It is always most difficult to straddle an issue but that seems to be the American way. Ever since Jefferson declared that he had sworn sworn upon the altar of god eternal hostility against every form of tyranny over the mind of man, he has been the great champion of the freedom of non-religion in the United States – it being assumed that all religions exert some form of tyranny of the minds of their adherents. Instead of religion we had first progress and then science and finally social science and while the first two required individuals for their highest expression the last is their abysmal corruption into collectivism.
But the argument by no means started with Jefferson and America. Philosophically it is at least as old as Plato and Aristotle and historically it is interesting to see that the full flower of individualism blossoms with Christianity. With Christianity there is God who is superior to every earthly power and man – created in his image and likeness and having, each and every one, a individual immortal soul and being specifically answerable to God for the stewardship of his life – can no longer be forced to acknowledge an earthly king as a deity. Remember the crime for which many early Christians were martyred was lese-majeste, a treasonable offense violating the dignity of a ruler as the representative of a sovereign power, most often the refusal to acknowledge the assumed divinity of Caesar.
Augustine places the limits on the ruler when he asks, In the absence of justice, what is sovereignty but organized robbery? And he also explains our exceptionalism when he tells us that, If we did not have rational souls, we would not be able to believe. This is where he parts company with Jefferson who exhorts us to, Question with boldness even the existence of a God; because, if there be one, he must more approve of the homage of reason, than that of blind-folded fear, to which Augustine would answer simply, Faith is to believe what you do not see; the reward of this faith is to see what you believe.
The triumph of Jefferson over Augustine has meant that every article of faith from the existence of God to the relationship of God to man and man to God is an open question. Effectively this means the end of the Christian religion which – like every religion – depends upon Dogma [the Apostle’s Creed for example] and leaves us open to the vagaries of the improper application of an inexact set of experiments and observations called social science. And the dogma of social science is that we are the results of genetic mutation in apes and may be herded as easily as any other animal. Indeed their greatest discovery is that we “need” to be herded for the common good and anyone who dares question this is guilty of leze-majeste. Does it seem that we have come full circle back to a king meeting out just and unjust laws to a savage race? Anyone who takes Toumela’s work as anything but a warning will be subject to, The flash and outbreak of a fiery mind, A savageness in unreclaimed blood.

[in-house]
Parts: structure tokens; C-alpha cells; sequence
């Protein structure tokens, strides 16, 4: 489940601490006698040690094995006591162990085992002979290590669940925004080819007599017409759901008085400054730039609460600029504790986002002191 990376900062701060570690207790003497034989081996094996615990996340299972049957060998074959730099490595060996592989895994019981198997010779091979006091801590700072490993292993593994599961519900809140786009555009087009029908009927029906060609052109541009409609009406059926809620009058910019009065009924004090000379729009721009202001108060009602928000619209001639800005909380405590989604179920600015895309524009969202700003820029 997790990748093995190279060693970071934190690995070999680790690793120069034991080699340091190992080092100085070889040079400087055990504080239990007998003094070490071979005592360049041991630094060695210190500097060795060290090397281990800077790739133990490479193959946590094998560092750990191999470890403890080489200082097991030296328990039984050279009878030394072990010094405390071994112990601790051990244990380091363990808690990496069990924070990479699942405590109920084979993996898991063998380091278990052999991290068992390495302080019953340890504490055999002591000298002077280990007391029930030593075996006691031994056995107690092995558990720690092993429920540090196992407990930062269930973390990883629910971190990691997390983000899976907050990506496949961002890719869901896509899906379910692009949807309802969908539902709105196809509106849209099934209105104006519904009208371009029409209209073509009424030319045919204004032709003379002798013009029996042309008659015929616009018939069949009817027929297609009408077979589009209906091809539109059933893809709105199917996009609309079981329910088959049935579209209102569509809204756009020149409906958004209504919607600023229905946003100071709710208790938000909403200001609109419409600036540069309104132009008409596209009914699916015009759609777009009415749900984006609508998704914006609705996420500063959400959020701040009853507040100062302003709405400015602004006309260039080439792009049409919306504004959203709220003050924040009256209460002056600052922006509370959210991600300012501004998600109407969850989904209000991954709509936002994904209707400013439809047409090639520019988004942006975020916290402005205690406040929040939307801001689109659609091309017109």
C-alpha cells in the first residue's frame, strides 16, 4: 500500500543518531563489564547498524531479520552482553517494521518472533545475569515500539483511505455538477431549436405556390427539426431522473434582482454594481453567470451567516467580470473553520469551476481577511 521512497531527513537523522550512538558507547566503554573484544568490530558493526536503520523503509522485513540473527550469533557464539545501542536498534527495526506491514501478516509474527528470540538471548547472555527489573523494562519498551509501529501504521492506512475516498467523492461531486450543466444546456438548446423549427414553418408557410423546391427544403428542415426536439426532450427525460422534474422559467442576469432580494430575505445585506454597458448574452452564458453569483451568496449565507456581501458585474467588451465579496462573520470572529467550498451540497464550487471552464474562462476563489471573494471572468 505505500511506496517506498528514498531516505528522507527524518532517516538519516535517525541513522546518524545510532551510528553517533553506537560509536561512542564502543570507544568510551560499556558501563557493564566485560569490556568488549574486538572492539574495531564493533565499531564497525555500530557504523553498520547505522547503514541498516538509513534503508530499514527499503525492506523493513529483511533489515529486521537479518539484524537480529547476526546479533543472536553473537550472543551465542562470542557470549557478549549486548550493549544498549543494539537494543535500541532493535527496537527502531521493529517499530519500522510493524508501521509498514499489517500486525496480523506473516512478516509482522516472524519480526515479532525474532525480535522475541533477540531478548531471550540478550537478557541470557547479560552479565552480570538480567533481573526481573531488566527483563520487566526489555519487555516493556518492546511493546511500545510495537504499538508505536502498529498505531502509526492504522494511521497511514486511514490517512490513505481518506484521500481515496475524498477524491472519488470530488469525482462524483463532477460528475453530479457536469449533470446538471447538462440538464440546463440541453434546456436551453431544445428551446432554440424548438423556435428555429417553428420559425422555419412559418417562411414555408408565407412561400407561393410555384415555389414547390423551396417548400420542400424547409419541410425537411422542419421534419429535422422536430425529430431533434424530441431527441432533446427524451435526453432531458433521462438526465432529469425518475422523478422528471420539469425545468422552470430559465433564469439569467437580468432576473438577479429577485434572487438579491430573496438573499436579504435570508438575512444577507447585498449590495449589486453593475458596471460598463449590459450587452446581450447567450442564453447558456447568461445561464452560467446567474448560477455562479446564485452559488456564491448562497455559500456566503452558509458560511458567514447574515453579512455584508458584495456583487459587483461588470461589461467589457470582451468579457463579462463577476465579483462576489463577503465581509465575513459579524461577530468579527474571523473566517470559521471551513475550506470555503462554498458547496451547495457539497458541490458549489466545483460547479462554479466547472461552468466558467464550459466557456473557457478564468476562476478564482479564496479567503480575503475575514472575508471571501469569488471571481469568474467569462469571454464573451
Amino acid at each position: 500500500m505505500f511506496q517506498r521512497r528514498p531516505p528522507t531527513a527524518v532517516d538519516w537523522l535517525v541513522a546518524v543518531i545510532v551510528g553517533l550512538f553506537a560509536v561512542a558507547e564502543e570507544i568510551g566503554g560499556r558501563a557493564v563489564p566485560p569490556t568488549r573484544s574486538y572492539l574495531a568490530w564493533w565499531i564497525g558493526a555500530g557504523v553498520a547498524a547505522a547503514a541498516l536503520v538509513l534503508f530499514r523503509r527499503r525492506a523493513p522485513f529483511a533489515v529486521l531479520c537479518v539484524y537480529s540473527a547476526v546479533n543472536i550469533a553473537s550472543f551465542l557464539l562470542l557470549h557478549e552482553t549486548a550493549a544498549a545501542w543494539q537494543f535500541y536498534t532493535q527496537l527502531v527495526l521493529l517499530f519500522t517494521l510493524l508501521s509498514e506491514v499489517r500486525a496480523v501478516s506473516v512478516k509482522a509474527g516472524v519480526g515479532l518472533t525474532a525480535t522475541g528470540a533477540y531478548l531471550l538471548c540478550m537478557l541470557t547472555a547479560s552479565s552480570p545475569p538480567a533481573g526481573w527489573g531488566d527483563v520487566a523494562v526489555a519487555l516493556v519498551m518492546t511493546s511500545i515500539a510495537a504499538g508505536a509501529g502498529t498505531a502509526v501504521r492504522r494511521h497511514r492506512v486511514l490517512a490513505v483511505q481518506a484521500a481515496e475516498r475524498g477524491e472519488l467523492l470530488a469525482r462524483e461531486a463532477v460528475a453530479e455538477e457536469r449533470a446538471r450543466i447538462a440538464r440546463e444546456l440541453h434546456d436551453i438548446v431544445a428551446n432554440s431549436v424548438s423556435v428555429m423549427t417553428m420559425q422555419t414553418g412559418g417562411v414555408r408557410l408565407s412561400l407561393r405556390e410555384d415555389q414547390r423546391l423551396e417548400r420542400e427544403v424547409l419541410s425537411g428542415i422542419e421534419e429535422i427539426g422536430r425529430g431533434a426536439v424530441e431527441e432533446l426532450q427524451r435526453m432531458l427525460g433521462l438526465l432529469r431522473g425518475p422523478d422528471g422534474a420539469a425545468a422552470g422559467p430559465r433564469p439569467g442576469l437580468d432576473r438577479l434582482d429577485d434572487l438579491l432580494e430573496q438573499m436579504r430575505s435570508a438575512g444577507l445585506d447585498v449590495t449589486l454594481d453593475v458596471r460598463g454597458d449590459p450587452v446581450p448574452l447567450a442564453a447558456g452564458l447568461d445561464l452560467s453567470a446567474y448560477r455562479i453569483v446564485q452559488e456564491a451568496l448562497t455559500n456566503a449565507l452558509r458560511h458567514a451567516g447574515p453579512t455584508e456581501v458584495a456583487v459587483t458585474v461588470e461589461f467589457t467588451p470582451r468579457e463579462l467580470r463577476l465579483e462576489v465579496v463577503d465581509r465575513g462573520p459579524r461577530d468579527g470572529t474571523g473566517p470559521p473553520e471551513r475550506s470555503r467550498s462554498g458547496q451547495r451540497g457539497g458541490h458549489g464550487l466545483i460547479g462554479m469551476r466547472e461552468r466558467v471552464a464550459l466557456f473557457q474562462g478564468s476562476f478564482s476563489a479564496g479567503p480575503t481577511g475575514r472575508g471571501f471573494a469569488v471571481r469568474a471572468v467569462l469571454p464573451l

The philosophy of sociality : the shared point of view Oxford [England] ; New York : Oxford University Press, c 2007 Raimo Tuomela Social epistemology Hardcover. 1st. ed., later printing. viii, 318 p. ; 24 cm. Includes bibliographical references (p. 302-310) and index. Clean, tight and strong binding with clean dust jacket. No highlighting, underlining or marginalia in text. VG/VG
Concepts based on full-blown collective intentionality (aboutness), viz., we-mode intentionality, are central for understanding and explaining the social world. The book systematically studies social groups, acting in them as a group member, collective commitment, group intentions, beliefs, and actions, especially authority-based group attitudes and actions. There are also chapters on cooperation, social institutions, cultural evolution, and group responsibility.
The Philosophy of Sociality examines the nature of sociality in its various forms, with special emphasis on collective intentionality. Raimo Tuomela begins with a distinction between the “we-perspective” and the “I-perspective.” His study of strong collective intentionality – as expressed by joint intentions, collective commitment, group belief, authority-based group action, and other phenomena – outlines the circumstances under which an individual is required to think and act as a group member. By developing a systematic theory of sociality, Tuomela investigates such topics as social institutions, cooperation, cultural evolution, and group responsibility.
In The Philosophy of Sociality Tuomela asserts that “we-mode” collective intentionality is a conceptual prerequisite for understanding basic social notions. He finds several contexts in which we-mode intentionality is preferable to “pro-group” I-mode intentionality. He ultimately defends a naturalistic view of the social world by arguing that the we-mode is a genetic and cultural adaptaion.